How Computers Have Gained in Power as They’ve Shrunk in Size

When Neil Armstrong made his one small step onto the Moon in 1969 the computer that got him there had around 64 kilobytes of memory. That’s probably less than the amount contained in a modern toaster.

How Computers Have Gained in Power as They’ve Shrunk in Size

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Even the IBM mainframe back at Mission Control that was used to calculate the launch data and monitor the progress of the mission had less memory than the USB stick in your pocket. The space programme proved that computers could be trusted to carry out complex tasks on which human lives depended, but it also serves to illustrate how the technology has advanced in the last 40 or so years.

One Small Chip

The Apollo guidance computer wasn’t the first programmable electronic machine of course, they go back to the code breaking efforts of WWII, but it was among the first to use integrated circuit microchips. What has driven advances in computing since then is the ability to pack more components onto each wafer of silicon so that more memory and more processing power is available in the same space.

This of course means that the programs run the machine can be larger and more complex so there’s even greater need for software testing. The desktop computers that began to appear in the late 1970s and early 80s paved the way for today’s use of PCs, though still relatively low powered and very expensive.

The affordable home computers that came next showed that it was possible to make a usable and relatively powerful – though still usually with no more memory than the Apollo computer – that could be used by almost anyone.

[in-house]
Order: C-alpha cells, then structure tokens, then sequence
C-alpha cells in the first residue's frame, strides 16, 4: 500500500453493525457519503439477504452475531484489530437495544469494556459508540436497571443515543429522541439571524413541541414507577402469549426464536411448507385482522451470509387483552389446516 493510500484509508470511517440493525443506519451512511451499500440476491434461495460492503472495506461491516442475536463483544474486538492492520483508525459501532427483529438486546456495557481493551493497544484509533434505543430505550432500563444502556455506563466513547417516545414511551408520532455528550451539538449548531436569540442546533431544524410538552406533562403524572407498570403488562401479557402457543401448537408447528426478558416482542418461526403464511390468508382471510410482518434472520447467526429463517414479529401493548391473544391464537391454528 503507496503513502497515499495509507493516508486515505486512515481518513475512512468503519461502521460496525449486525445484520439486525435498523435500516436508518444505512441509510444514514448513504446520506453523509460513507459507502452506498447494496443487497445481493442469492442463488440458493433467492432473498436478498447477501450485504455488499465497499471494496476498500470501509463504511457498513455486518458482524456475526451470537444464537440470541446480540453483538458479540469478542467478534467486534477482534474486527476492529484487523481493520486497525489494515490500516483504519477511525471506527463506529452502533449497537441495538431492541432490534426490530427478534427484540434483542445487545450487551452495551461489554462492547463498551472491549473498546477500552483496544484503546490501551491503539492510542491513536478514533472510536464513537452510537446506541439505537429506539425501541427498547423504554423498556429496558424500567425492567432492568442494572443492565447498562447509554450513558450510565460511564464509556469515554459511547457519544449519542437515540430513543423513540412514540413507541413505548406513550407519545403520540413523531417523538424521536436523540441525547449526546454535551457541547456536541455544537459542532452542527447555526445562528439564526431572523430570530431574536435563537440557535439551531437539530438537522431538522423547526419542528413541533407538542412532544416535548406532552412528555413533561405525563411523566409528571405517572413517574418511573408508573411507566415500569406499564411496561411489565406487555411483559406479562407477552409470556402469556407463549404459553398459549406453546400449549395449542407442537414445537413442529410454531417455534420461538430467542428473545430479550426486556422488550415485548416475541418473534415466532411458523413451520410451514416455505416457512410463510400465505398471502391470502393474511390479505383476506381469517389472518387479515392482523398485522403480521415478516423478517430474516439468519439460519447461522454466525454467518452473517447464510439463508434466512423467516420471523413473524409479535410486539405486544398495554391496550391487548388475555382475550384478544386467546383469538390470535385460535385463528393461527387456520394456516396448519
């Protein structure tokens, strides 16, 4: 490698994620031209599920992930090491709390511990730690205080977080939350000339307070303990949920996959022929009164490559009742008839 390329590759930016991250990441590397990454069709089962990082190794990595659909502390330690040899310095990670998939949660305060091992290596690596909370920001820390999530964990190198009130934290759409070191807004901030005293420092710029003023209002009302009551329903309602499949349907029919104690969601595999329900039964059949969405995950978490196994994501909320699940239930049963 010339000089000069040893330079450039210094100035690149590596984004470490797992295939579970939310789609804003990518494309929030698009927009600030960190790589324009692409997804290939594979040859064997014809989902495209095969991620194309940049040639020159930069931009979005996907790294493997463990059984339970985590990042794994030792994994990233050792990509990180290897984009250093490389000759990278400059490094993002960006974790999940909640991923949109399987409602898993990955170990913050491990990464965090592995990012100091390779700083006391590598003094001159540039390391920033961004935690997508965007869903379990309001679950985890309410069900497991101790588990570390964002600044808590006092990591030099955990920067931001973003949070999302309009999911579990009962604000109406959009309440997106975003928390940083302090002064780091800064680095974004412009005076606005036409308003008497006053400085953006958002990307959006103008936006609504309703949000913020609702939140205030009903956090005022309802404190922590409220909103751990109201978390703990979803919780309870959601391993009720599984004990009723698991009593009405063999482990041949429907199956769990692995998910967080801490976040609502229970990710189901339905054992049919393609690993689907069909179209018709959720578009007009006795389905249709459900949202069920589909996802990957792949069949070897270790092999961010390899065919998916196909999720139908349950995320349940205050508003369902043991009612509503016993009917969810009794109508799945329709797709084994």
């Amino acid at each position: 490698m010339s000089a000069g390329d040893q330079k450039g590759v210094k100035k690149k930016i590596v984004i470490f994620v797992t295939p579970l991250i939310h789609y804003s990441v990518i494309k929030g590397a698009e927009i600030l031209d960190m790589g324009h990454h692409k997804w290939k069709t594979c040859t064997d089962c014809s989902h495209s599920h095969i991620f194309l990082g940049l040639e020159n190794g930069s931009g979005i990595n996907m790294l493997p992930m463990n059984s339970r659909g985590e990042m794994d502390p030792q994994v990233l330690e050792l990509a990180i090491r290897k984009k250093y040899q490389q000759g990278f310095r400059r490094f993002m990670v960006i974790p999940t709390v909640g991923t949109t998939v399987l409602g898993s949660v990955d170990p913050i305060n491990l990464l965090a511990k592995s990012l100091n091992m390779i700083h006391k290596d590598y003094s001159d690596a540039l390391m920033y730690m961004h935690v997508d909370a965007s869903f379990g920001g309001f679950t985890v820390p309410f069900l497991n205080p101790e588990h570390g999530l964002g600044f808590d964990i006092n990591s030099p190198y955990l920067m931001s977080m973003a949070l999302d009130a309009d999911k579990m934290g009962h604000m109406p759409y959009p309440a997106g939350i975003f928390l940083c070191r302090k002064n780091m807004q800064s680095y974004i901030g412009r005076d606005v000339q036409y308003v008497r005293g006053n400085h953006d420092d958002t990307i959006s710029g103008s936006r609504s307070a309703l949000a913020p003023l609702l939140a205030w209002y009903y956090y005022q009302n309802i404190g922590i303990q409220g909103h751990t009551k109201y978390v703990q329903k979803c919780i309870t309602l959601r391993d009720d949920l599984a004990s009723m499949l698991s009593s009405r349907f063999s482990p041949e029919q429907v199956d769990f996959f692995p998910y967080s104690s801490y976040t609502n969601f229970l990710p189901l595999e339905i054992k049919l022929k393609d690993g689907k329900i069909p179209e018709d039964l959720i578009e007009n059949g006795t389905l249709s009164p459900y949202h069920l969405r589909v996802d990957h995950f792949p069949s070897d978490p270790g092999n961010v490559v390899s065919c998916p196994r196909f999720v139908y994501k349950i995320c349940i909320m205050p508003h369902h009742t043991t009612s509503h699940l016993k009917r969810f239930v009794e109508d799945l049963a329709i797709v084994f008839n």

Computing In Your Pocket

By the late 1980s the PC had become an essential in most businesses and IT Support in Southgate and other areas of London and further afield across the UK and abroad were becoming essential as office applications like word processors and spreadsheets took off so agencies like http://www.pc-docs.co.uk were becoming a desirable contact to have in case any issues arose.

Although the desktop PC hadn’t shrunk much in size at this point it was becoming much more powerful. The advent of compact, affordable hard drives also meant you could store much more information without having to continually swap floppy disks.

The first portable machines, ancestors of the current laptop, appeared in the 1980s too, allowing you to take your computer with you. Though these were bulky and heavy by today’s standards they began to free PCs from the office and the home, paving the way for today’s connected, mobile world.

Computers continued to get faster and more powerful through the 1990s as graphical operating systems like Windows replaced the older command line interfaces. At the beginning of the decade PCs would have had around 640 Kb of memory – ten times that of Apollo – but by the end memory capacities of 64 megabytes – 1,000 times that of Apollo – weren’t unusual.

From then on power and memory have increased at a rapid pace, modern laptops will have three or more gigabytes of RAM and multi-core processors allowing them to multi-task. Multi-core processors are in smartphones and tablets too and even modest phones will have 512 Mb of memory – that’s around 8,000 times the memory that took man to the moon and back sitting in your pocket so you can text your friends and play Angry Birds.

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